*Are you trying to discover new ways to share about the hope Jesus has to offer? Then please take time to check out our newest Sonkist book, I Choose Faith! You’ll find paperback and Kindle versions available on our website—and at Amazon.com.
Thought of the Month
“Live as those who are free and not as those who use their freedom as a pretext for evil, but live as God’s servants. Respect everyone. Love the community of believers. Reverence God. Honor your ruler.”
I Peter 2:16-17 (The Voice)
“I am leaving you with a gift—peace of mind and heart. And the peace I give is a gift the world cannot give. So don’t be troubled or afraid.”
My morning started out peacefully—at least for the first few hours. As everyone got ready for their day, I was able to read a passage of Scripture and spend time praying. I even got a little exercise in before it was time to get some work accomplished. Yet as I sat down at my computer, an unpleasant email caught my attention. People were upset with each other, and I couldn’t help but get distressed in the process of reading the unkind words I discovered in that written communiqué.
Suddenly my peace was shattered, and it was only mid-morning.
Can you relate? How many peaceful days are turned upside down by unsettling news, startling revelations, angry communication, or conflicting people? And peace-wrecking doesn’t have to come from inside our personal circles of influence any more. The television beams calamitous information our way 24/7, and thanks to technological advances, our tranquility can even be broken by instant messaging, texts and tweets popping up on all of our devices!
The disciples got a taste of the unfortunate reality of living in a far-from-perfect world when the Jesus shared these facts with them:
“I have told you these things so that you won’t abandon your faith. For you will be expelled from the synagogues, and the time is coming when those who kill you will think they are doing a holy service for God. This is because they have never known the Father or me. Yes, I’m telling you these things now, so that when they happen, you will remember my warning. I didn’t tell you earlier because I was going to be with you for a while longer.” (John 16:1-4)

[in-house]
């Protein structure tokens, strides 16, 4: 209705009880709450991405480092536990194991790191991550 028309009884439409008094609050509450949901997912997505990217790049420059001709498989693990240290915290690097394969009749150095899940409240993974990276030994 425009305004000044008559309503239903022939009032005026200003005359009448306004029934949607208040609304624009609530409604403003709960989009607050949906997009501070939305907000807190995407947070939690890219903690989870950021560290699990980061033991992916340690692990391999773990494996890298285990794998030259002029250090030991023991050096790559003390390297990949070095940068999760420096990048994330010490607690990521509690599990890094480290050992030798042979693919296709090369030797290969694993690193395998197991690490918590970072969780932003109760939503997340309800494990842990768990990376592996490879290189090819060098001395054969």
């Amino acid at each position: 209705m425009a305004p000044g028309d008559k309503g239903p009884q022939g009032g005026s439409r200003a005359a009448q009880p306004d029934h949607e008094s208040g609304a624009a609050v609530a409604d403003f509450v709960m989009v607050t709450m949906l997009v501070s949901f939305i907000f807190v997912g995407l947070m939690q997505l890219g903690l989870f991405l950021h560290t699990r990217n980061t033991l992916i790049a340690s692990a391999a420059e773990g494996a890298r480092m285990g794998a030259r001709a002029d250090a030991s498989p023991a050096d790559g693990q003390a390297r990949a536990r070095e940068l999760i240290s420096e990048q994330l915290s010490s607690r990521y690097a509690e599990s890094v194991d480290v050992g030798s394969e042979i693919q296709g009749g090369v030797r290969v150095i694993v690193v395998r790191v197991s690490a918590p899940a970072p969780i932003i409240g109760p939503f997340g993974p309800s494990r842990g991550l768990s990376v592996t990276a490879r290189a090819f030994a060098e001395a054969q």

Yikes—talk about disturbing news! In John 16, Jesus plainly explained to the disciples that His departure was eminent, and when He returned to His heavenly Father after He was resurrected, they’d experience a lot of negative fallout. In fact, the religious leaders and others would reject them and even try to kill them. Their faith in the Lord would have consequences here on Earth because those who didn’t accept what God had done through Jesus Christ would turn against them—along with all the evil the enemy could muster (see Ephesians 6:10-12).
Yet Jesus also reminded His disciples—and all of us today—that He didn’t share this message without a bigger, much brighter purpose: “I have told you all this so that you may have peace in me. Here on earth you will have many trials and sorrows. But take heart, because I have overcome the world” (John 16:33).
That’s right, despite the difficult times “you will have,” Jesus urges us to “take heart!” We can, and should, be at peace because He has overcome sin and death and their eternal consequences. We have hope that the Lord is with us now, and we will be with Him for all eternity!
While it may seem counterintuitive to us as humans, peace doesn’t happen in isolation of problems and pain. Divine peace happens with them—in the midst of crazy circumstances, crises, and chaos. As much as I may not like it, that’s when I truly experience God’s peace at work in my life. When I can’t control the mess and everything seems topsy-turvy, the Lord’s peace resides if I’m willing to focus on Him, and Him alone.
I’m not sure what’s interrupted your peace lately—or what’s lurking to disrupt it in the near future. What I can assure you of is that, as the verse from John 14 above points out, we can experience peace in our time. It’s a gift, generously offered by a loving God who is waiting for us to ask Him for that blessing in our lives. Oh may we receive His amazing peaceful presence today!
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Thought of the Month
God blesses those who work for peace,
for they will be called the children of God.